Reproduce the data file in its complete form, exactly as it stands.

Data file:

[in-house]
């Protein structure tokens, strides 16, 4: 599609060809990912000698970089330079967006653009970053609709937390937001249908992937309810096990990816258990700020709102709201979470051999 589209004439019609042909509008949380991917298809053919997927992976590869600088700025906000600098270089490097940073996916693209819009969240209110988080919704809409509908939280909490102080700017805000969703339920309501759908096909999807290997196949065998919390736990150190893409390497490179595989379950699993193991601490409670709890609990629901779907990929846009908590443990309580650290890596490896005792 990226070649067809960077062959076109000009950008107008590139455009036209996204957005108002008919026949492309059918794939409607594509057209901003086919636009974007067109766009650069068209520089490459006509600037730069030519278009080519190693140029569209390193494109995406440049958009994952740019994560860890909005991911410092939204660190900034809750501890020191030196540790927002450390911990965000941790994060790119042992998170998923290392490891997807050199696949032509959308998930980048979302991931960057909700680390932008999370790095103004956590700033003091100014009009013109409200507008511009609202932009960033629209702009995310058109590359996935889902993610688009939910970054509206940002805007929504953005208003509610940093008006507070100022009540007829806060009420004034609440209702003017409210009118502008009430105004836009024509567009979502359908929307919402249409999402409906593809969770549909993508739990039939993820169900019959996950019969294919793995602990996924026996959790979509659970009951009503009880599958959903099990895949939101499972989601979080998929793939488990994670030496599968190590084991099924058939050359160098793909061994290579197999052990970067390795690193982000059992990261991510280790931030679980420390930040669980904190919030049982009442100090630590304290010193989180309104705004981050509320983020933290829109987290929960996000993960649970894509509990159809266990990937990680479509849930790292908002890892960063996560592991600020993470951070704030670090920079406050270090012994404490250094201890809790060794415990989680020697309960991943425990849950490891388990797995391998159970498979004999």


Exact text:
[in-house]
């Protein structure tokens, strides 16, 4: 599609060809990912000698970089330079967006653009970053609709937390937001249908992937309810096990990816258990700020709102709201979470051999 589209004439019609042909509008949380991917298809053919997927992976590869600088700025906000600098270089490097940073996916693209819009969240209110988080919704809409509908939280909490102080700017805000969703339920309501759908096909999807290997196949065998919390736990150190893409390497490179595989379950699993193991601490409670709890609990629901779907990929846009908590443990309580650290890596490896005792 990226070649067809960077062959076109000009950008107008590139455009036209996204957005108002008919026949492309059918794939409607594509057209901003086919636009974007067109766009650069068209520089490459006509600037730069030519278009080519190693140029569209390193494109995406440049958009994952740019994560860890909005991911410092939204660190900034809750501890020191030196540790927002450390911990965000941790994060790119042992998170998923290392490891997807050199696949032509959308998930980048979302991931960057909700680390932008999370790095103004956590700033003091100014009009013109409200507008511009609202932009960033629209702009995310058109590359996935889902993610688009939910970054509206940002805007929504953005208003509610940093008006507070100022009540007829806060009420004034609440209702003017409210009118502008009430105004836009024509567009979502359908929307919402249409999402409906593809969770549909993508739990039939993820169900019959996950019969294919793995602990996924026996959790979509659970009951009503009880599958959903099990895949939101499972989601979080998929793939488990994670030496599968190590084991099924058939050359160098793909061994290579197999052990970067390795690193982000059992990261991510280790931030679980420390930040669980904190919030049982009442100090630590304290010193989180309104705004981050509320983020933290829109987290929960996000993960649970894509509990159809266990990937990680479509849930790292908002890892960063996560592991600020993470951070704030670090920079406050270090012994404490250094201890809790060794415990989680020697309960991943425990849950490891388990797995391998159970498979004999």